What is life? A Bizarre Reality, But How?
We live is a bizarre reality. So What is life?
Even today, even after being able to pull it apart and examine it through a microscope and in laboratories, science still does not have the definition for what is life, let alone the meaning of life, let alone what consciousness is in our bizarre reality.
Life, because it is such a complex system of things, with so many interacting parts, each of which is essential, is really tough to make a definition. We live in a bizarre reality, which I will talk about here.
I find this quote striking:
“For what we do as scientists, [a definition of life] is unnecessary. It’s sort of like a lot of big questions in science: ‘Where are we from? How did the universe get created?’ These are big questions that we’ll probably never be able to solve. But not knowing what life is doesn’t change our ability to engineer it.”
For me this says it all.
Science is great at pulling the puzzle apart and understanding a few of the pieces. They can re-arrange them, to create something quite marvellous, like inventions we can monetize, and play with; which also changes our lives completely, like the iPhone. But the overall puzzle, even the question what is life, is lost to them, to us.
Yes, they can look at it in its entirety, but still not have an answer. What does the puzzle actually represent?
But if life in its organic mechanized form can’t be defined, what is consciousness, let alone what is life?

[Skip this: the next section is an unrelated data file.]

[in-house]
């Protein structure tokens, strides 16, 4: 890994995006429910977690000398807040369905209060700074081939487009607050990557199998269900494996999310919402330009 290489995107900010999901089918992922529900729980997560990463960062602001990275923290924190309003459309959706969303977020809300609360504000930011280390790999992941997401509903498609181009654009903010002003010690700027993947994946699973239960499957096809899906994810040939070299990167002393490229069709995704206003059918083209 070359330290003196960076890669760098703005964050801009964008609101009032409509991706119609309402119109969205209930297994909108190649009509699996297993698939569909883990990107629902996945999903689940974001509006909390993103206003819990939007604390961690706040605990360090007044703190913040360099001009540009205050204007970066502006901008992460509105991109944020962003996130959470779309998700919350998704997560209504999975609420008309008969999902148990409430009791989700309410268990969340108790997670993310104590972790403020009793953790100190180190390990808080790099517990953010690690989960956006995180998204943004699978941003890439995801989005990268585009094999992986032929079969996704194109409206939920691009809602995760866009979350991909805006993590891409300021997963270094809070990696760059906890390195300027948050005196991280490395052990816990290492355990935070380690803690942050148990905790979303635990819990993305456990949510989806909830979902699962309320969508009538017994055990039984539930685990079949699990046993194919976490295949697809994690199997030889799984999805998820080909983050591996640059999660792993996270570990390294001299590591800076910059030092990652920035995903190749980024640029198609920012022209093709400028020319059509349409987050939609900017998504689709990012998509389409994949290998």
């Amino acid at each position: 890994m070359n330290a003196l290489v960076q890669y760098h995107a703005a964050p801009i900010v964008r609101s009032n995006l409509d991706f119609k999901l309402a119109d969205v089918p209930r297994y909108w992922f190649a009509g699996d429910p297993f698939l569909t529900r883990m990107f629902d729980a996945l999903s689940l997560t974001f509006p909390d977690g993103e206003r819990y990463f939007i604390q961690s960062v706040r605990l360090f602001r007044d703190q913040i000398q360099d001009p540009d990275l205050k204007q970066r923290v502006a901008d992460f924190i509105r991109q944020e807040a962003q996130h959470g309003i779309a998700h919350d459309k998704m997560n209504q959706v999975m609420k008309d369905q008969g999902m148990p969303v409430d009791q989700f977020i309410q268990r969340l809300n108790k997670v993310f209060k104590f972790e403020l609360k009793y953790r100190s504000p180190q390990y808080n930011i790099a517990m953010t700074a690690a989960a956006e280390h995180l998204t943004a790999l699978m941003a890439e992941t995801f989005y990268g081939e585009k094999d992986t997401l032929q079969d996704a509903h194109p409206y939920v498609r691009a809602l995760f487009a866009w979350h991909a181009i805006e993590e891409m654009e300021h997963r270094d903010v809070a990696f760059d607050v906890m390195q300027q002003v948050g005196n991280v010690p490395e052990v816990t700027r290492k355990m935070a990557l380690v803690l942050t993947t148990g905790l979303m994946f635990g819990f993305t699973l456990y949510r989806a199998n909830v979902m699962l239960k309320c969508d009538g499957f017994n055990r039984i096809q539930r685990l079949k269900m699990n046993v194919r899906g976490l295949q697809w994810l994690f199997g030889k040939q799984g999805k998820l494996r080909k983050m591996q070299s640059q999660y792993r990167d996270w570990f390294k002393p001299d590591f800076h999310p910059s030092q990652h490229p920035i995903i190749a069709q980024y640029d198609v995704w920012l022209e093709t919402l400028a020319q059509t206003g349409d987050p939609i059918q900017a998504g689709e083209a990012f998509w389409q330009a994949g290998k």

Consciousness is part of life, it does not tell us what is life, but it certainly leads us toward a bizarre reality. The fact is that no one knows what consciousness is.
On the one hand, science has known for a long time that nothing is more obvious, and undeniable, than the fact that you are conscious. In theory, everything else you think you know about the world could be an elaborate illusion cooked up to deceive you. At this point, present-day writers invariably invoke The Matrix. But your consciousness itself can’t be illusory.
Yes, the world around you may not be real at all, and yet the one undeniable truth is consciousness itself.
On the other hand, this most certain and familiar of phenomena obeys none of the usual rules of science.
It doesn’t seem to be physical.
Nor can it be observed, except from within, by the conscious person.
It can’t even really be described. The mind must be made of some special, immaterial stuff that didn’t abide by the laws of nature.
Some scientist presented their own “sketch of a theory”, arguing that certain neurons, firing at certain frequencies, might somehow be the cause of our inner awareness – though it is not clear how.
Chalmers’s “zombie” thought experiment is his attempt to show why the mechanical account is not enough – why the mystery of conscious awareness goes deeper than a purely material science can explain.
The experiment hypothesized that: if you were approached by me and my doppelgänger, not knowing which was which, not even the most powerful brain scanner in existence could tell us apart. And the fact that one can even imagine this scenario is sufficient to show that consciousness can’t just be made of ordinary physical atoms. So consciousness must, somehow, be something extra – an additional ingredient in nature.
What is life, What is Consciousness, a bizarre reality?
So what is consciousness according to my experience? Consciousness is everything at once.
What do I mean?
Consciousness is everything you are aware of at once.